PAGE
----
It’s not often that when a defendant is sentenced to do time behind bars he exclaims jubilantly. But that’s precisely what happened last week when Islamic Movement Northern Branch leader Sheikh Raed Salah – an Israeli-Arab, former mayor of Umm el-Fahm and a convicted Hamas collaborator – was handed down an eight-month term for inciting to violence in 2007.
Salah had then orchestrated riots against archeological rescue-digs and a new pedestrian bridge near the Temple Mount. He accused Jews of “eating bread dipped in children’s blood.” He praised and eulogized terrorist murderers. He threatened anyone who claims any Jewish connection to the Western Wall, “even to just one stone.” Thereafter, Salah has been regularly holding “Save al-Aksa” rallies dedicated to the incendiary calumny that Israel is out to demolish the Muslim compound atop Temple Mount.
His ultra-light sentence inspired him to shout insolently in open court: “Blessed is God – I got off cheap!”
He certainly did and therefore his rejoicing. It wasn’t a sarcastic pose. Salah had cause for celebration. Considering his history, he rightly expected far worse.
Not only was Israeli justice incomprehensibly slow, but yet again, it plainly allowed Salah to escape serious penalty despite a long and brazenly escalating record of outright sedition. He had once more defeated the system and exposed Israel’s lack of deterrence – indeed its utter reluctance to confront him. Hence he can carry on his overt subversion and rabble-rousing with impunity.
Back in 2003 Salah was convicted and briefly jailed on charges of raising millions for Hamas. That year he also published the following poem in the Islamic Movement’s periodical: “You Jews are criminal bombers of mosques/ Slaughterers of pregnant women and babies/ Robbers and germs in all times/ The Creator sentenced you to be loser monkeys/ Victory belongs to Muslims, from the Nile to the Euphrates.”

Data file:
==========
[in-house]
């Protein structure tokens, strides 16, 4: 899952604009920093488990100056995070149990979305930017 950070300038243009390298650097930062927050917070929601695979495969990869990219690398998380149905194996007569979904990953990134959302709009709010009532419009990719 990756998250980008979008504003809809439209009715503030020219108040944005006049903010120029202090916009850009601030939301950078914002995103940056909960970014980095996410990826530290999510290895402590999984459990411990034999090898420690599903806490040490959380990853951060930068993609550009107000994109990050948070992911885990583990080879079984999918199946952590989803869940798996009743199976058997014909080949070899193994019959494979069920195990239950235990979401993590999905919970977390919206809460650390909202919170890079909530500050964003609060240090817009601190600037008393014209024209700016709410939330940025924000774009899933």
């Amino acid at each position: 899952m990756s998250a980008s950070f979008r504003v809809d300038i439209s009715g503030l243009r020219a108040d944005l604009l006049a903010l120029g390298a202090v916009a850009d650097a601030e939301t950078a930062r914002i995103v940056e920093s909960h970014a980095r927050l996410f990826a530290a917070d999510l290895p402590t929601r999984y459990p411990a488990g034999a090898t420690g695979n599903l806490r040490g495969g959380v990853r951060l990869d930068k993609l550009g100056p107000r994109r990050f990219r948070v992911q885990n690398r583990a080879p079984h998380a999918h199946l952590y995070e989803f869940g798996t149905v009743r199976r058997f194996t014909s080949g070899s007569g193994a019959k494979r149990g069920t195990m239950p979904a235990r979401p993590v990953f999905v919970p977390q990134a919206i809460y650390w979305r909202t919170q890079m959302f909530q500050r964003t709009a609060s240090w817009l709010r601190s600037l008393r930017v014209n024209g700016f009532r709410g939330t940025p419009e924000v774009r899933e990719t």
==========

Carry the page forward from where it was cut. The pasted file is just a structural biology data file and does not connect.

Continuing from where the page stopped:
In 2009 Salah urged cheering Arab students at Haifa University, which allowed him to speechify on campus, to die as shahids (martyrs) in the war against Israel. He charged that Netanyahu “aims to implement plots hatched during his previous term and complete the takeover” of Temple Mount.
In 2010 Salah was one of the leading participants in the Gaza flotilla, sailing on the Mavi Marmara.
On 2011 British home secretary Theresa May banned Salah’s entry due to recurrent hate-promotion via sermons, lectures and in his so-called poetic output. His presence in Britain is “not conducive to the public good,” it was decreed. Salah was subsequently detained in London, after it emerged that he had entered the UK in defiance of the exclusion order.
He, nonetheless, won on appeal because the Upper Immigration Tribunal concluded that Salah is evidently not considered a menace in Israel, whose citizen he is and where he is free to essentially do as he pleases.
This episode is vitally important. What we do here clearly has repercussions abroad. If we brush hate-mongering under the carpet, we can’t expect foreigners to behave more bravely than we do. The bottom line is that while Britain’s Home Secretary thought Salah was dangerous, Israel prefers permissive lassitude parading as enlightened tolerance. That ought to serve up lots of food for thought among Israelis.
The latest sentence imposed on Salah is a joke and he straightforwardly told us so in our faces.
Salah has again managed make mockery of our legal system and law enforcement. Unfortunately, this isn’t just between him and the judiciary. It impacts us all.
Much of this was facilitated by the fact that for years Israel has tolerated Salah’s inflammatory speech and prodigious provocations, almost on the premise that if these were pooh-poohed, they’d just go away. Instead, however, Salah only gained stature and rose to prominence and popularity the likes of which should justifiably alarm us, considering his nonstop incitement.
The longer Israel allows Salah to spread sedition with impunity, the greater his spiritual-mentor authority will grow and the more young Israeli-Arabs will be swayed by his exhortations to join the procession ofshahids to paradise. Making light of Salah’s subversion won’t make it disappear. It doesn’t work that way.